Low temperatures and labor conflicts have cut the amount of fruit exports from Chile, an important producer of crops like blueberries.
Experts say reduced Chilean exports could be a double-edged sword for U.S. blueberry producers, but the market outlook for the 2014 crop will ultimately be more affected by domestic consumption.
Chile may export less blueberries to the U.S. but have more available for overseas markets, experts say.
According to USDA’s Foreign Agricultural Service, port strikes and frosts reduced fruit shipments during Chile’s spring season, which was winter in North America.
“There were several hiccups in the Chilean market,” said Rod Cook, president of Ag-View Consulting.
As a result, imports of frozen blueberries from Chile into the U.S. may drop to 45 million pounds to 50 million pounds, compared to more than 60 million pounds last year, said John Shelford, president of the Shelford Associates market consulting firm.
Shelford said he expects U.S. cold storage inventories of blueberries to bottom out at roughly 90 million pounds in 2014, a notable improvement over the 100 million pound low point last year.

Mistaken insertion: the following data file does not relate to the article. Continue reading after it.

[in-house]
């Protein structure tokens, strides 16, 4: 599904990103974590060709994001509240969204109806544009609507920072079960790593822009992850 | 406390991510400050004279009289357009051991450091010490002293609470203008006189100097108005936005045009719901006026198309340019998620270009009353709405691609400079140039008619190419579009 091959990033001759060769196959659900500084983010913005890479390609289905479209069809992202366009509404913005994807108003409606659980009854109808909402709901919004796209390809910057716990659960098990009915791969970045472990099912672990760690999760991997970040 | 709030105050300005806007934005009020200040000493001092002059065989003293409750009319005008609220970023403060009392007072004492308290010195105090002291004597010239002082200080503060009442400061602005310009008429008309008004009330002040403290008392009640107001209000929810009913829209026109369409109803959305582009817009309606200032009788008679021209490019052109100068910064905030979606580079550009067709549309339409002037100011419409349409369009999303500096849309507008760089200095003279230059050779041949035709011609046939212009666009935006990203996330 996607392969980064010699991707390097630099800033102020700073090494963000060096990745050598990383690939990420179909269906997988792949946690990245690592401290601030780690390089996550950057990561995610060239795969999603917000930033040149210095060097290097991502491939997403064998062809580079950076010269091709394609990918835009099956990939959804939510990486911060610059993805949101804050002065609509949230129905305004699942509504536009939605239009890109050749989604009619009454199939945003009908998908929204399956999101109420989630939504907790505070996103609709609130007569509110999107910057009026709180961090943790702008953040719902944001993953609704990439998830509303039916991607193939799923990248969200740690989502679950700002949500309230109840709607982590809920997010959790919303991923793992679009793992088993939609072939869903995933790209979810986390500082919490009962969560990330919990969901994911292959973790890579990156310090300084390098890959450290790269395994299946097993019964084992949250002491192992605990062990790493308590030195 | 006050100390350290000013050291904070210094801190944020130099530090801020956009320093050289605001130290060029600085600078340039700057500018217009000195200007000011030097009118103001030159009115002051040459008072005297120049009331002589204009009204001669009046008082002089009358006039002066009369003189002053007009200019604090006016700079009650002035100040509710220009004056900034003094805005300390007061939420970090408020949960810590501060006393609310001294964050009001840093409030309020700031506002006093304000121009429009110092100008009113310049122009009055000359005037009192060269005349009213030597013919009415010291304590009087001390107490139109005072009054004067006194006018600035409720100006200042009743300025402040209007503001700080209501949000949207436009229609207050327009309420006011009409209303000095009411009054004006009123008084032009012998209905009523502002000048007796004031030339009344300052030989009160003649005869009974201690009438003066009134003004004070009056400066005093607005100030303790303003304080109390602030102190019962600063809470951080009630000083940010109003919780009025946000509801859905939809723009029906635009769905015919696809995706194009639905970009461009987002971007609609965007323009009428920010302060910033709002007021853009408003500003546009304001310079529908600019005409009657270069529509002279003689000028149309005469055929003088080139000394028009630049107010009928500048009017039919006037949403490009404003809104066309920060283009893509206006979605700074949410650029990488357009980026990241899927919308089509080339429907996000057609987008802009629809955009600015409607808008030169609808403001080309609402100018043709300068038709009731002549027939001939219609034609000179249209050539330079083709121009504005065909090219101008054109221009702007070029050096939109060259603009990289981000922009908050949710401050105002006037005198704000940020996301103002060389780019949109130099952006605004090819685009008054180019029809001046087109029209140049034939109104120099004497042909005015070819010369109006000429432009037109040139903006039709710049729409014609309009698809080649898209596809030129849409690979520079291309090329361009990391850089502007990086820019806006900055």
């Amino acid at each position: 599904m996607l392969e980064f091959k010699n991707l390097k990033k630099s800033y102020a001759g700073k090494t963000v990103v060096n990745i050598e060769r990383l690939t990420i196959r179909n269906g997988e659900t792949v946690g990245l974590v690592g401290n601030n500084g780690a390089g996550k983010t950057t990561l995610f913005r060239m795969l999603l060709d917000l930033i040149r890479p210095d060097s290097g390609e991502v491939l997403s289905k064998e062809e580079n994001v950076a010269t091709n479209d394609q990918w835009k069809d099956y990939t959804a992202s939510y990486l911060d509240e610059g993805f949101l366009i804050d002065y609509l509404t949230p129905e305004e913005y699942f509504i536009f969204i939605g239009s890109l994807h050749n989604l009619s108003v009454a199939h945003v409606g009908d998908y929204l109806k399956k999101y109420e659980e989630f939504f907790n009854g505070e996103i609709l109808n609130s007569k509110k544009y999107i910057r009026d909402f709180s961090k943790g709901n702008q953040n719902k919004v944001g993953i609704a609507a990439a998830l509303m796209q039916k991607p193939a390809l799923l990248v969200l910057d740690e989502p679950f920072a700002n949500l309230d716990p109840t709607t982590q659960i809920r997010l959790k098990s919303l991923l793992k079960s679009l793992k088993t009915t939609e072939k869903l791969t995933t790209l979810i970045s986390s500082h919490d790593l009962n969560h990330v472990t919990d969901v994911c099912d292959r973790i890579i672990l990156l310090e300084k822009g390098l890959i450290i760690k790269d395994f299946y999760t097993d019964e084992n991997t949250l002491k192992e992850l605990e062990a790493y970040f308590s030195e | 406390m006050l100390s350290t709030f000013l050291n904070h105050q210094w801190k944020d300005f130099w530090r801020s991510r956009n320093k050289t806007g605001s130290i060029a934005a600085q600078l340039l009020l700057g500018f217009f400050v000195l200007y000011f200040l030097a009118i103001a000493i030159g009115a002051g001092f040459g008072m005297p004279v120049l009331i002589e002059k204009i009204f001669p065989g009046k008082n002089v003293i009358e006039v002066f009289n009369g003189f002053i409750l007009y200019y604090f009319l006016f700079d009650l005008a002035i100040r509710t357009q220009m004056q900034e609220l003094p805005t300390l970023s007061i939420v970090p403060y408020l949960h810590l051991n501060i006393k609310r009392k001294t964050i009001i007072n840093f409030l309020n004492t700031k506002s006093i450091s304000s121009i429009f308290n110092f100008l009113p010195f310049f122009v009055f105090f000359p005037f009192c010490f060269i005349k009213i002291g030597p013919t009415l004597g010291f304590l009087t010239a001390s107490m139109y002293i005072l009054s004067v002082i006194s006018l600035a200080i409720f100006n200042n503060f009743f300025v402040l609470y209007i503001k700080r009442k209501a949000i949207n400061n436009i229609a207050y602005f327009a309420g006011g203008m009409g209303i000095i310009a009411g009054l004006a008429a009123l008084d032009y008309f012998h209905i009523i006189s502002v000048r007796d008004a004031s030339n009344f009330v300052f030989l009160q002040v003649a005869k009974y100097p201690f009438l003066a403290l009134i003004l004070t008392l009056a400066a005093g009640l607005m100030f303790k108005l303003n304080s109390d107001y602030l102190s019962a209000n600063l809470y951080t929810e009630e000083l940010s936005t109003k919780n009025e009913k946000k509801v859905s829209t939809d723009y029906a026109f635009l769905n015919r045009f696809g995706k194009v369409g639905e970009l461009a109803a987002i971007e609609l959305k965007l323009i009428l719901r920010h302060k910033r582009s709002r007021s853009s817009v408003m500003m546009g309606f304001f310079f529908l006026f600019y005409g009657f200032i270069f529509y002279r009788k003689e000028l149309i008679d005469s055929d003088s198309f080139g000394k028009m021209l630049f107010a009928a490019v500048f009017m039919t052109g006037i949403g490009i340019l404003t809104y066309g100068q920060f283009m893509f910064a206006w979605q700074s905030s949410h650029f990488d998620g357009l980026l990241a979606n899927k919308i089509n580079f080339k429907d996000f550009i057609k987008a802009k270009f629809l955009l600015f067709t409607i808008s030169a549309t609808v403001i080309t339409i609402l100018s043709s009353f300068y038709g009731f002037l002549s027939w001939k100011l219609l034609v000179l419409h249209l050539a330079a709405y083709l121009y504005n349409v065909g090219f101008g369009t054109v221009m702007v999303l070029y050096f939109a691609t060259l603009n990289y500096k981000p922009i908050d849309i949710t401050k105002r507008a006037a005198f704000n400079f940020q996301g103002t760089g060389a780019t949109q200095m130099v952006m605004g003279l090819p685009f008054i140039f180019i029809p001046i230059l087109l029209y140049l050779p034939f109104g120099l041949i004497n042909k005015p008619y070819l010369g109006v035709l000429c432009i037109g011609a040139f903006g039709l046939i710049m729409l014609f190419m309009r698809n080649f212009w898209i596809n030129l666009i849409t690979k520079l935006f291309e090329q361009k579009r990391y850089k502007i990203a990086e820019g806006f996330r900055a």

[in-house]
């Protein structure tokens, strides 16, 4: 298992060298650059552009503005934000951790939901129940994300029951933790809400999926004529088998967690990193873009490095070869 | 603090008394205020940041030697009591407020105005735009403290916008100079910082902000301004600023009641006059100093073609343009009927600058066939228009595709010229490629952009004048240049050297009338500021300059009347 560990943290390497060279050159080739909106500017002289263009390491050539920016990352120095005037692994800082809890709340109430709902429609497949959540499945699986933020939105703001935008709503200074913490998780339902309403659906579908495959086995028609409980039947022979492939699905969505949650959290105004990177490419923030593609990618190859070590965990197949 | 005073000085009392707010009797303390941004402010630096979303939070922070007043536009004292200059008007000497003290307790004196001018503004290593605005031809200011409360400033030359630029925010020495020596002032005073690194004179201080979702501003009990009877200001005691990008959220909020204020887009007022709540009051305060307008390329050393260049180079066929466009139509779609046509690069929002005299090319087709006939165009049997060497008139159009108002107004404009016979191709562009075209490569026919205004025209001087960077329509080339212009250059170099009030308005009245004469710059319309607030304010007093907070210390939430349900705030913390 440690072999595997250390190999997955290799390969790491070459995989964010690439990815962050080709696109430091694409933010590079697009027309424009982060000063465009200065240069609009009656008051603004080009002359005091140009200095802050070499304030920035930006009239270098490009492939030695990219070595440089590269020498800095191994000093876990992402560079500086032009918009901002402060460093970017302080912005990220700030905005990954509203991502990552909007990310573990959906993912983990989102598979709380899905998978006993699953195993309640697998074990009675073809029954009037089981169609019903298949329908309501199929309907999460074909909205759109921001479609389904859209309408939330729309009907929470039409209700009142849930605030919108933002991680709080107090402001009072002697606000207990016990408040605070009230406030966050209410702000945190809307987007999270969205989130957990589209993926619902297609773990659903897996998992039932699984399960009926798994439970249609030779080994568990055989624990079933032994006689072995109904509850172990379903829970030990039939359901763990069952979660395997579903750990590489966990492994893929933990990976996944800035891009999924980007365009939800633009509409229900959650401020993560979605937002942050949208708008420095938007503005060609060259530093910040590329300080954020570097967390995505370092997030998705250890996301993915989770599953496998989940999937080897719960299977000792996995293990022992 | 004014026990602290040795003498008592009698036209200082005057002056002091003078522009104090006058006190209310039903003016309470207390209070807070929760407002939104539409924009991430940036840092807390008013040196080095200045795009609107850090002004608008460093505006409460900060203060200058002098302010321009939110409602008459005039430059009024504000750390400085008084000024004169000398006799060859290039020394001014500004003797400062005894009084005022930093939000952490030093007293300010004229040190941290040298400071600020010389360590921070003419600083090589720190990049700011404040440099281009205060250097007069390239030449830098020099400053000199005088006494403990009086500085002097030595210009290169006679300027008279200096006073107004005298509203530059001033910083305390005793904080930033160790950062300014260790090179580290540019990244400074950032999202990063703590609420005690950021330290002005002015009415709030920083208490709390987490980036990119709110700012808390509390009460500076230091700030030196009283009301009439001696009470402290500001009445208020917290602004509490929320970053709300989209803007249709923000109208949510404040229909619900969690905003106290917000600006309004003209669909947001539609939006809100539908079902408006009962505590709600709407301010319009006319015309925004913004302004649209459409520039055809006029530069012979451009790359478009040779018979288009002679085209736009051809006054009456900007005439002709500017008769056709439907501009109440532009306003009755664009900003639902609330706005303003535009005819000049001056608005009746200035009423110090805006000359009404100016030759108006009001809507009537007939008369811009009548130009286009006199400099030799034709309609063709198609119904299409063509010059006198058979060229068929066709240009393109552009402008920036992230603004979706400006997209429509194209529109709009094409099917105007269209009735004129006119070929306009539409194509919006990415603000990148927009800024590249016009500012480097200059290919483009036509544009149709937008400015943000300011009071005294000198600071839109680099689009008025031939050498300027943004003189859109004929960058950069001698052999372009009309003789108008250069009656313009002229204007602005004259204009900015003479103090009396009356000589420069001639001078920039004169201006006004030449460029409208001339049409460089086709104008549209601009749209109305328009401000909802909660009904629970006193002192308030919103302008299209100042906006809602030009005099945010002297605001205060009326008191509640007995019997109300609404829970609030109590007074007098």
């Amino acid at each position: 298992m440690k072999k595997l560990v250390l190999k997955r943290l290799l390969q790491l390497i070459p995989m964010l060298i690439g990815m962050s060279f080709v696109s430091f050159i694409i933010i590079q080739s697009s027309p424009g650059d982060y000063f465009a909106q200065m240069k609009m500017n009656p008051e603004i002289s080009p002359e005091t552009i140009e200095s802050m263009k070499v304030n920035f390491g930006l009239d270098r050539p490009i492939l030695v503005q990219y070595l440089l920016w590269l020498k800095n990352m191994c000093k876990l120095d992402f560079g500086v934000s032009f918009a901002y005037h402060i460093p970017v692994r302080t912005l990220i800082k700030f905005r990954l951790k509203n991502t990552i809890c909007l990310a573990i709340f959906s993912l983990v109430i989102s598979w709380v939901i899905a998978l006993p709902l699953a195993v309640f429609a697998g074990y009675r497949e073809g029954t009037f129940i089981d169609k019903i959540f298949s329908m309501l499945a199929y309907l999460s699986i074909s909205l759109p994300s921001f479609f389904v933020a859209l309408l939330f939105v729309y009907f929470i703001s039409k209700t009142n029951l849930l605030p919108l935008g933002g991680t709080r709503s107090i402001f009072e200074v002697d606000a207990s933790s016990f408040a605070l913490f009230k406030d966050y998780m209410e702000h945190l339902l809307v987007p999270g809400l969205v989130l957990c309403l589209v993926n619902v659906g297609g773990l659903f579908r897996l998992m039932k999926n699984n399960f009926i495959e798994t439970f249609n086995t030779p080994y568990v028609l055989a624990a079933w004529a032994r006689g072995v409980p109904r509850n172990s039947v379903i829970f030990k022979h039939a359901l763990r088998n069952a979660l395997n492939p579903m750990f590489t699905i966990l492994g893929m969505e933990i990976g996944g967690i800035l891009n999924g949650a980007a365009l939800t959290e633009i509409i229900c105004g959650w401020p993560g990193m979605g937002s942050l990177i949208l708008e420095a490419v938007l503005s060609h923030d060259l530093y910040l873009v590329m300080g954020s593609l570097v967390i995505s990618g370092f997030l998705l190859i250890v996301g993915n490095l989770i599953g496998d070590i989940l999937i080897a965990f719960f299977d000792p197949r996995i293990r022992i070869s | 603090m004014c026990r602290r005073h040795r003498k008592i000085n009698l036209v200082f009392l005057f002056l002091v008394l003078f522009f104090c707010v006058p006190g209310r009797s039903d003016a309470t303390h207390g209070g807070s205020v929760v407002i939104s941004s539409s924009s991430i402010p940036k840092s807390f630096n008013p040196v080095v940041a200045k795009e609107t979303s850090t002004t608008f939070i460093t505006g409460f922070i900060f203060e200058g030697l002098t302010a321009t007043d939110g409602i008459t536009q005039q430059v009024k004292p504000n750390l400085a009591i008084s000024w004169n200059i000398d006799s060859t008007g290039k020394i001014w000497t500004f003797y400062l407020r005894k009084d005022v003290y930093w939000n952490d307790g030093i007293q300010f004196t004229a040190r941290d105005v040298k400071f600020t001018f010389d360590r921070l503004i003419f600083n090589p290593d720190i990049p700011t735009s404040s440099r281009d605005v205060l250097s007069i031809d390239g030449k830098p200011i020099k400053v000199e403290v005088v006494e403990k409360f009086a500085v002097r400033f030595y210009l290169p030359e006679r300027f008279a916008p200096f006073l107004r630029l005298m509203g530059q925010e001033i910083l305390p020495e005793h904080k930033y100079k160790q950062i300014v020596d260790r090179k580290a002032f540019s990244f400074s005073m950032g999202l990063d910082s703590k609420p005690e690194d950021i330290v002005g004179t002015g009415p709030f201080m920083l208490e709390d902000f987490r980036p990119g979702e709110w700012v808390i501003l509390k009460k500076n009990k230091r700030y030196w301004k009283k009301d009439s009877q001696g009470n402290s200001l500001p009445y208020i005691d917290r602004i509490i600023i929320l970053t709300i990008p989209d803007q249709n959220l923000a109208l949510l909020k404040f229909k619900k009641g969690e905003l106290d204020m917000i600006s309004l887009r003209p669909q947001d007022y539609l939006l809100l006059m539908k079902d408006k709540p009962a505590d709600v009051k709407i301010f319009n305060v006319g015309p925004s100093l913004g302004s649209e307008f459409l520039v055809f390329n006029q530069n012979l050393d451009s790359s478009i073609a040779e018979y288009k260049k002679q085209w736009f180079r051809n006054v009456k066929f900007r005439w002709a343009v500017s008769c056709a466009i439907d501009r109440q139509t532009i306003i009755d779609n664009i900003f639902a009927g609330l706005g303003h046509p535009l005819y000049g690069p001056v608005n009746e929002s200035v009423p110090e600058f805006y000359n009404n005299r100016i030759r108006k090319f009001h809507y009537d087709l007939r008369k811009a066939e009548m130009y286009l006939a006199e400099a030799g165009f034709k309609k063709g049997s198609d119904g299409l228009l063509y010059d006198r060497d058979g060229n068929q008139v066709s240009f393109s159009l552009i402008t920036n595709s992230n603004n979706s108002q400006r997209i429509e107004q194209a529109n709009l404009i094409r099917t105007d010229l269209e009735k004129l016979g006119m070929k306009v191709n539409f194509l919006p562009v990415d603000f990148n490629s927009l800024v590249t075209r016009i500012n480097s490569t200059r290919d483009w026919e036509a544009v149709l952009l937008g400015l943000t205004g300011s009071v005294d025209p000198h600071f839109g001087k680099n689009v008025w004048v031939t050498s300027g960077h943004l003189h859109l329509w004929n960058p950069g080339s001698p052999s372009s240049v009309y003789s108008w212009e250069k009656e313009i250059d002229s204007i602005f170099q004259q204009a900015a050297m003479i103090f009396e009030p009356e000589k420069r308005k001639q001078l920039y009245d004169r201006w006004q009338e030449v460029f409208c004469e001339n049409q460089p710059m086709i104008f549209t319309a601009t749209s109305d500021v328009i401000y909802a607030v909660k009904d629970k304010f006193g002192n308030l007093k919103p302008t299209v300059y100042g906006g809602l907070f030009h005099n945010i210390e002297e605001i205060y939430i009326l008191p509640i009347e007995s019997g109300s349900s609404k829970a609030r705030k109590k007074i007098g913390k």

Generally, a cold storage low point of more than 75 million pounds suggests weaker prices for newly processed blueberries, he said.
Even so, the smaller overhang will improve the price outlook compared to 2013, Shelford said. “I think prices will average higher this year.”
While reduced supplies from Chile will help reduce cold storage inventory, the main benefactor of U.S. producers is the healthy domestic demand for the crop, he said.
Sales of individually quick frozen blueberries at the retail level have been particularly strong, while ingredient sales and exports have been adequate, Shelford said.
“We’ve moved huge amounts of fruit out of cold storage,” said Cook. “It’s good to see that inventory being consumed.”
The popularity of fruit smoothies among young people appears to be at least partly responsible for the strong demand for frozen blueberries, said Cook.
Lower prices have also contributed to demand as buyers responded to better availability, he said. “Food companies are more willing to take risks and try new products when their costs are not as high.”
Chilean blueberries that weren’t sold on the fresh market may have been processed, raising available frozen supplies for export to South Korea and China, he said.
Chile has an advantage over the U.S. in those markets because it has negotiated lower tariffs, Cook said.
The U.S. industry should try to press for similar trade agreements, said Shelford.
It will probably be more difficult than in past years for per capita consumption of the crop to keep up with rising supplies, he said.
“We really need to work on the export business,” Shelford said. “We need to be much more aggressive.”